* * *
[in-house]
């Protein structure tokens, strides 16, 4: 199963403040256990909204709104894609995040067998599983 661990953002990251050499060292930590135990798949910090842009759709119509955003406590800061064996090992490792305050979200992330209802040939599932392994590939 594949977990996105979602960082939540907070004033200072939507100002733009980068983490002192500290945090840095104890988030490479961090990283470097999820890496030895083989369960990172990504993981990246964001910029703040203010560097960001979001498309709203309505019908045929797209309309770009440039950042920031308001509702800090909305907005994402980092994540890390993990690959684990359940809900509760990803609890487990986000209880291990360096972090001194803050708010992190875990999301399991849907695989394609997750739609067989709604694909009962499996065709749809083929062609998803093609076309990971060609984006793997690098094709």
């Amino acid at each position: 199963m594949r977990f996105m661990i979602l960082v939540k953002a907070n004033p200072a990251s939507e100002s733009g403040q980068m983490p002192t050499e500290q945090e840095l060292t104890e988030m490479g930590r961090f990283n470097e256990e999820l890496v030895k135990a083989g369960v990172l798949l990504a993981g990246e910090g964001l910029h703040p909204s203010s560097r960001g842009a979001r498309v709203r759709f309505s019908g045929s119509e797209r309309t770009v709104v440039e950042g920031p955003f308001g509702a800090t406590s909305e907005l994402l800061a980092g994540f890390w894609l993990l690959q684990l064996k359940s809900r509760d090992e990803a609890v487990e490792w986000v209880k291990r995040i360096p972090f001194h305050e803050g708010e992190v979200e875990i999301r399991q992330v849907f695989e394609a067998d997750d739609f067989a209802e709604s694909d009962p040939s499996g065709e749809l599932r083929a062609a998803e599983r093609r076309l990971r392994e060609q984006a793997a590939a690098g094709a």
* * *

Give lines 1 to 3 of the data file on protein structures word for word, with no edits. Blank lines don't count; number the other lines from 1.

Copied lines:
[in-house]
């Protein structure tokens, strides 16, 4: 199963403040256990909204709104894609995040067998599983 661990953002990251050499060292930590135990798949910090842009759709119509955003406590800061064996090992490792305050979200992330209802040939599932392994590939 594949977990996105979602960082939540907070004033200072939507100002733009980068983490002192500290945090840095104890988030490479961090990283470097999820890496030895083989369960990172990504993981990246964001910029703040203010560097960001979001498309709203309505019908045929797209309309770009440039950042920031308001509702800090909305907005994402980092994540890390993990690959684990359940809900509760990803609890487990986000209880291990360096972090001194803050708010992190875990999301399991849907695989394609997750739609067989709604694909009962499996065709749809083929062609998803093609076309990971060609984006793997690098094709």
């Amino acid at each position: 199963m594949r977990f996105m661990i979602l960082v939540k953002a907070n004033p200072a990251s939507e100002s733009g403040q980068m983490p002192t050499e500290q945090e840095l060292t104890e988030m490479g930590r961090f990283n470097e256990e999820l890496v030895k135990a083989g369960v990172l798949l990504a993981g990246e910090g964001l910029h703040p909204s203010s560097r960001g842009a979001r498309v709203r759709f309505s019908g045929s119509e797209r309309t770009v709104v440039e950042g920031p955003f308001g509702a800090t406590s909305e907005l994402l800061a980092g994540f890390w894609l993990l690959q684990l064996k359940s809900r509760d090992e990803a609890v487990e490792w986000v209880k291990r995040i360096p972090f001194h305050e803050g708010e992190v979200e875990i999301r399991q992330v849907f695989e394609a067998d997750d739609f067989a209802e709604s694909d009962p040939s499996g065709e749809l599932r083929a062609a998803e599983r093609r076309l990971r392994e060609q984006a793997a590939a690098g094709a």